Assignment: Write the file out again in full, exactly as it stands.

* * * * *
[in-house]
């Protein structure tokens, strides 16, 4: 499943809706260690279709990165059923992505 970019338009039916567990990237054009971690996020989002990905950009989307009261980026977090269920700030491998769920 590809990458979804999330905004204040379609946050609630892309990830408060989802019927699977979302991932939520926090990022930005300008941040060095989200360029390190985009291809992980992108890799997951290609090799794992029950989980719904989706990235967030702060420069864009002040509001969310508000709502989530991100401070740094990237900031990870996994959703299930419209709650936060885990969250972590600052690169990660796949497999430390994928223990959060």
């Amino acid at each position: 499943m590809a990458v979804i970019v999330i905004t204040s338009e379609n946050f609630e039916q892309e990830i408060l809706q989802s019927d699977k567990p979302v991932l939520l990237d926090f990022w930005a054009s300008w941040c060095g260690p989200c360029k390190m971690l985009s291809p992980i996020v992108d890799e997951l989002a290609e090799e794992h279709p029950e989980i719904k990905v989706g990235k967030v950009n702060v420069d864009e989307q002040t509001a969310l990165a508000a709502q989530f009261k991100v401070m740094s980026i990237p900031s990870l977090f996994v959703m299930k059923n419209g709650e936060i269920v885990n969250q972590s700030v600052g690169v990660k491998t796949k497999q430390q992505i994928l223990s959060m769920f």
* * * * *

[in-house]
């Protein structure tokens, strides 16, 4: 499943809706260690279709990165059923992505 970019338009039916567990990237054009971690996020989002990905950009989307009261980026977090269920700030491998769920 590809990458979804999330905004204040379609946050609630892309990830408060989802019927699977979302991932939520926090990022930005300008941040060095989200360029390190985009291809992980992108890799997951290609090799794992029950989980719904989706990235967030702060420069864009002040509001969310508000709502989530991100401070740094990237900031990870996994959703299930419209709650936060885990969250972590600052690169990660796949497999430390994928223990959060």
């Amino acid at each position: 499943m590809a990458v979804i970019v999330i905004t204040s338009e379609n946050f609630e039916q892309e990830i408060l809706q989802s019927d699977k567990p979302v991932l939520l990237d926090f990022w930005a054009s300008w941040c060095g260690p989200c360029k390190m971690l985009s291809p992980i996020v992108d890799e997951l989002a290609e090799e794992h279709p029950e989980i719904k990905v989706g990235k967030v950009n702060v420069d864009e989307q002040t509001a969310l990165a508000a709502q989530f009261k991100v401070m740094s980026i990237p900031s990870l977090f996994v959703m299930k059923n419209g709650e936060i269920v885990n969250q972590s700030v600052g690169v990660k491998t796949k497999q430390q992505i994928l223990s959060m769920f």